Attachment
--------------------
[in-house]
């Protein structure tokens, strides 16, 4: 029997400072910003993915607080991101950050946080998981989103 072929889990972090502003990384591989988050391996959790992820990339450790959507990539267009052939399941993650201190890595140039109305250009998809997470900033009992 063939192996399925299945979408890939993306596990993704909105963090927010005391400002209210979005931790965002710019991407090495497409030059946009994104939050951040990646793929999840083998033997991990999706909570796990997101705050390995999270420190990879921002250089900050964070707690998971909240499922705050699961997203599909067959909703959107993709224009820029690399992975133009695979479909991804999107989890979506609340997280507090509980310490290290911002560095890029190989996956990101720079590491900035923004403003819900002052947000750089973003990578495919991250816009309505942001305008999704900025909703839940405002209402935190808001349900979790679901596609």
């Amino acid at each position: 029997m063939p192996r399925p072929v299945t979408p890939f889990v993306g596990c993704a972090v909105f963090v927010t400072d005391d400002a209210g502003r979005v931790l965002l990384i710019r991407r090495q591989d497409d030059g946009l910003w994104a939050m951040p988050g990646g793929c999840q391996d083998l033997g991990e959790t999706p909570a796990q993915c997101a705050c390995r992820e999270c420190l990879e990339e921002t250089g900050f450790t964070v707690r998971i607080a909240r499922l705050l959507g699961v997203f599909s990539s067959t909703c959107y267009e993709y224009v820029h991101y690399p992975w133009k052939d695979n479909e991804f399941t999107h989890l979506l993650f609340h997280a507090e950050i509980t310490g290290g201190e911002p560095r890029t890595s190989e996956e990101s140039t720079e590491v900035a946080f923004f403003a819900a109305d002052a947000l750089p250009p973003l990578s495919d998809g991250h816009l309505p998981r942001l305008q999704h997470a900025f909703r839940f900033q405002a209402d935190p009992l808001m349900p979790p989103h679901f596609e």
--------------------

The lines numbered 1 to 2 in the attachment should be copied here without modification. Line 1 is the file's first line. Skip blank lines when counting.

[in-house]
């Protein structure tokens, strides 16, 4: 029997400072910003993915607080991101950050946080998981989103 072929889990972090502003990384591989988050391996959790992820990339450790959507990539267009052939399941993650201190890595140039109305250009998809997470900033009992 063939192996399925299945979408890939993306596990993704909105963090927010005391400002209210979005931790965002710019991407090495497409030059946009994104939050951040990646793929999840083998033997991990999706909570796990997101705050390995999270420190990879921002250089900050964070707690998971909240499922705050699961997203599909067959909703959107993709224009820029690399992975133009695979479909991804999107989890979506609340997280507090509980310490290290911002560095890029190989996956990101720079590491900035923004403003819900002052947000750089973003990578495919991250816009309505942001305008999704900025909703839940405002209402935190808001349900979790679901596609």